At 2.24am on Christmas eve 2004 my life changed forever when my gorgeous daughter Mia was born, but not in the way I had planned. Deprived of oxygen at birth, her first few hours were very hectic as doctors and nurses fought to save her life. My wife needed emergency surgery and Mia was blue when born and whisked away amongst alarms, frantic doctors and a huge number of people that came out of nowhere. My wife’s blood loss was so bad, she spent her Christmas day receiving three blood transfusions, and I needed to stay with her. It was to be four long hours before she had stabilized and I was allowed to up to the special care unit, to see Mia.
I have always had a thick skin and an ability to cope with difficult situations, but when I saw my beautiful daughter wired up to countless machines with tubes and wires everywhere I felt pain like I have never felt before and promptly collapsed. My legs just lost their strength and I wept uncontrollably. How could I go back to my wife and tell her what I had seen, I thought? It was immediately clear that Mia’s brain had been irreparably damaged and her eventual diagnosis was of cerebral palsy or CP. Mia was to be completely physically disabled for life.
As each child with CP is different, we could only get broad advice from health professionals as to what to expect. In the first year just keeping Mia alive was a struggle, as she had major trouble with coordinating breathing, swallowing and eating. Her eating problems were so severe she was surgically fitted with a tube connecteddirectly to her tummy for fluids to bypass her mouth. Her inability to accurately control her mouth and swallow reflexes also severely impacted her communication, which meant speech was going to be almost impossible, we were told. We were devastated. None of the imaginings we had for our first child involved the level of illness she had, the trips to the hospitals, the operations and the sheer grief of it all. For Mia’s sake though we soldiered on, still determined to do our best for her.
The alternative communication solutions we were offered were impersonal, bulky and expensive and sometimes all three! I thought there had to be better ways of helping Mia communicate with us. As she grew it seemed that, although physically disabled, she was cognitively alert and aware. I worried that without a workable system of communication she could access easily, her ability to learn at a crucial age would be compromised.
Around the same time, I got an iPhone for work so I could pick e mails up when I was traveling. One night in a hotel with some time on my hands, I started looking at the Apple’s app store with the Apple slogan “apps for everything” ringing in my ears. But where was the app for Mia I thought? I couldn’t find one, but was sure I could design one that would allow Mia to communicate with us.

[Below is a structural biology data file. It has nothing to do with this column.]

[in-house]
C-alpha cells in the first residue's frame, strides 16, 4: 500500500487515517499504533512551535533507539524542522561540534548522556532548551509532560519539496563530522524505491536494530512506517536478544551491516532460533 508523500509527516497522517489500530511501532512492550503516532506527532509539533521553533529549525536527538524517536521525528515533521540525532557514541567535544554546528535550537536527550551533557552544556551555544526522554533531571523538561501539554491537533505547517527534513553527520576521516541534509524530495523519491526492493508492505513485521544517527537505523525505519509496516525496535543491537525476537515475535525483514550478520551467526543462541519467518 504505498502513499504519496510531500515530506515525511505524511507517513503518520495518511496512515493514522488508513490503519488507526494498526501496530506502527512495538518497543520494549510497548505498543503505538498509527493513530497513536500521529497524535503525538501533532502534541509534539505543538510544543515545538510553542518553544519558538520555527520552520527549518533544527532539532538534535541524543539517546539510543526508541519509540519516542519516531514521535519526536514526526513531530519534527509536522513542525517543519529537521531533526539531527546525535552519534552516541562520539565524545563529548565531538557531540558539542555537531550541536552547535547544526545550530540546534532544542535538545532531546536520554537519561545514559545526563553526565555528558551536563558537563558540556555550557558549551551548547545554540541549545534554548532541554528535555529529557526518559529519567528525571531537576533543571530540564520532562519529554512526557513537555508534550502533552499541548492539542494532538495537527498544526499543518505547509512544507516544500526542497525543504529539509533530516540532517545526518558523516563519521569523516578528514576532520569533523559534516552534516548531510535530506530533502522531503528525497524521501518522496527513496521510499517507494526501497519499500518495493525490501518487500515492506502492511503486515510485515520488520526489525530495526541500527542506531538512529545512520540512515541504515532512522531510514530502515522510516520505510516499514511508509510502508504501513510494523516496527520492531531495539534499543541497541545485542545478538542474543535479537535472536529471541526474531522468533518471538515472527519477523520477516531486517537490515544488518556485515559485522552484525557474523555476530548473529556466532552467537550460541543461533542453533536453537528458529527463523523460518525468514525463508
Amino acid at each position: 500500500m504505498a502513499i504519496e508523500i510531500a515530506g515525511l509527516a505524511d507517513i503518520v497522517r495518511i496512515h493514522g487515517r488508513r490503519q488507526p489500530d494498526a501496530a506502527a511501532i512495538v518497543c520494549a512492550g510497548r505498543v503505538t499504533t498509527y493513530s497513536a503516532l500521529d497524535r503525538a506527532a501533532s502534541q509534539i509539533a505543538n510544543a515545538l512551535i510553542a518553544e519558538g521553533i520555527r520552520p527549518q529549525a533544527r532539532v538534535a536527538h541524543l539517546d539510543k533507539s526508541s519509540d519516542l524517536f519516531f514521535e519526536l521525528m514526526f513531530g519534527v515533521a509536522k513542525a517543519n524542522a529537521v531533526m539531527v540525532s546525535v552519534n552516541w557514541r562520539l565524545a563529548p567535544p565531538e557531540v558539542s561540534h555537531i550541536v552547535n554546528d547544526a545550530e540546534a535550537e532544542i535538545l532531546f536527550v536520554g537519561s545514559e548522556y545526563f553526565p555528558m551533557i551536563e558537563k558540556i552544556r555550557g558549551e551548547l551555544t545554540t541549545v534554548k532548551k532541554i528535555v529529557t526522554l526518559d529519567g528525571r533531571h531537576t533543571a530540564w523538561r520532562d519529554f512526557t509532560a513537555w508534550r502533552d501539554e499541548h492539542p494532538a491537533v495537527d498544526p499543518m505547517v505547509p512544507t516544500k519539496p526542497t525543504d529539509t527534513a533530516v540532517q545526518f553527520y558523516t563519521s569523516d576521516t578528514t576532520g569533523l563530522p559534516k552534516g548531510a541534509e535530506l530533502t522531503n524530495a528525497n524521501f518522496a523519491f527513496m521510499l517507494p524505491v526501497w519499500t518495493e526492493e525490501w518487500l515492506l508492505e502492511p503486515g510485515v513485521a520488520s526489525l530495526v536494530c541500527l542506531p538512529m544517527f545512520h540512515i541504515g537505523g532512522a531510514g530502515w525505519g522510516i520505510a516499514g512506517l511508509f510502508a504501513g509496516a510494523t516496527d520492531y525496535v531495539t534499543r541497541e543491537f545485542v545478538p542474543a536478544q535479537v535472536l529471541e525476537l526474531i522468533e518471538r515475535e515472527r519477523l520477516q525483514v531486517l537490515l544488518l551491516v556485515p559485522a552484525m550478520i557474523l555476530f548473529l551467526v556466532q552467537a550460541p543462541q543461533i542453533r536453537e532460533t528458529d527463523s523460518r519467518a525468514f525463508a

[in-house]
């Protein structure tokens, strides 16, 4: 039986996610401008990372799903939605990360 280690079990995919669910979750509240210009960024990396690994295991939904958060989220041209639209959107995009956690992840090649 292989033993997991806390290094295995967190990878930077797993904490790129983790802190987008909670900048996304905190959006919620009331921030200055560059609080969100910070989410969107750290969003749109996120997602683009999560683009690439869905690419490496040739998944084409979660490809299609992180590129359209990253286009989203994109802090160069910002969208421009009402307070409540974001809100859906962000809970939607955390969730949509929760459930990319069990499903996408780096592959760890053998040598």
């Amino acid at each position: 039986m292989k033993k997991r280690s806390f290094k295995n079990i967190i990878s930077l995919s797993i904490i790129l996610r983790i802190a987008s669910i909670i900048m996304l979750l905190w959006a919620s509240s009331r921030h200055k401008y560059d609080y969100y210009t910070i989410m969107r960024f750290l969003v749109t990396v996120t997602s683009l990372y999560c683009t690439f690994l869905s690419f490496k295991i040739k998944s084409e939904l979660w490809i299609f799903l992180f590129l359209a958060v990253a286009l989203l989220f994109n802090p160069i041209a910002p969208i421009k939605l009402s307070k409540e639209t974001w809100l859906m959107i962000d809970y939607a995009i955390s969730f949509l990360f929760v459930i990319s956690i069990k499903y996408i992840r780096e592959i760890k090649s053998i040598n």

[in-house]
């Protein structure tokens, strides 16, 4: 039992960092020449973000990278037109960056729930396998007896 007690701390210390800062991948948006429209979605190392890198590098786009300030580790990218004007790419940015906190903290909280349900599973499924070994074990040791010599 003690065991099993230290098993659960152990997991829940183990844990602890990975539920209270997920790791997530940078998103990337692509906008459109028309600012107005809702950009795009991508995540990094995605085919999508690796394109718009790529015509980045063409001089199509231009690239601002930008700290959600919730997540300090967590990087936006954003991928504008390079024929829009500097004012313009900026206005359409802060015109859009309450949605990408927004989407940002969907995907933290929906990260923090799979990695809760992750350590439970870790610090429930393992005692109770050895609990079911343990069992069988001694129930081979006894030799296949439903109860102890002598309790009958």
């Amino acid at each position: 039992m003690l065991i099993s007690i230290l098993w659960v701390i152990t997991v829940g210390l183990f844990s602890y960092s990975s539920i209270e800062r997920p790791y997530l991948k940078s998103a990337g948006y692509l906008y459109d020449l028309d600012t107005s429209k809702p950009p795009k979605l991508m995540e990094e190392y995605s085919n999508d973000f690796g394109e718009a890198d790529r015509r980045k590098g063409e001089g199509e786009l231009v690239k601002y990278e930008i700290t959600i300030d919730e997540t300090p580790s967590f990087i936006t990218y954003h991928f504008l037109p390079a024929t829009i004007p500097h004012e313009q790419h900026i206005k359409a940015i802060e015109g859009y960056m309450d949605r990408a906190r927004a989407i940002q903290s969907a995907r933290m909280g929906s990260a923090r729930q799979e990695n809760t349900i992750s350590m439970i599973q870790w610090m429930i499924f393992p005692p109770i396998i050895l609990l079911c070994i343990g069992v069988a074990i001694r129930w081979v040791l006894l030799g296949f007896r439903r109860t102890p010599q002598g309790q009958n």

Not being the most technically gifted person, I engaged a software company to build a communications app that was fully formed in my head and dealt with the communication issues we faced with Mia. I wanted a system I could add photographs of people and objects Mia would recognize, rather than the obscure artwork other systems offered. I wanted to be able to add my voice to the app rather than some frightening mechanical voice, and I wanted to have flexibility to change and edit content easily.
The result is iComm, the app I have now launched for the iPhone and iPad. Feedback from parents with disabled children has been fantastic as they, like me, were completely frustrated with finding affordable ways of helping their children communicate.
Doing something productive has helped immensely with the grief and pain of Mia’s diagnosis. However, despite all she has been through, she is a very happy child whose laugh is infectious and inspires me to move on – whatever pain I feel around her condition. Doing something positive that other disabled children can benefit from has also helped me feel more positive again. I have had hundreds of e-mails from parents of disabled children around the world thanking me for creating the app, particularly as it is affordable compared to the horrifically expensive alternative communication systems that are used for disabled children. The system that is recommended for Mia in the future costs over 10,000 – and that doesn’t even include software.
Over 14,000 people worldwide have downloaded the free version of the app, and knowing the app I have created is helping other disabled children has given me real motivation to try to get the word out that there is an affordable system out there for disabled children that can be easily personalized by using the microphone and camera that is built into the iPhone.
The positive feedback from people has inspired me to build and release my second app, iSpy Phonics. This app enables children to match phonic sounds with letters to help them to learn to read, all whilst playing the age old game of I Spy. It’s highly interactive and kids are having fun whilst learning. It’s the perfect app for kids just starting to learn how to read.
Touched by the efforts I had made to help Mia, my wife nominated me to Bounty.com when they were looking for their “Real Dad of the Year”. Out of the worthy Dad’s nominated, Bounty’s members voted me the winner for 2010.
iSpy Phonics and iComm are available for download from the Apple app store for use on the iPhone and iPad. There is a free version of iComm and to get the full version you can pay an upgrade fee of $7.99. iSpy phonics is $1.99 and was recently nominated in the “best education app” category at an awards ceremony in Ireland – The Appys.
Go to www.miasapps.com to find out more and see video demonstrations of the apps or download them today from the app store on your iPhone or iPad.
by Martin Brooks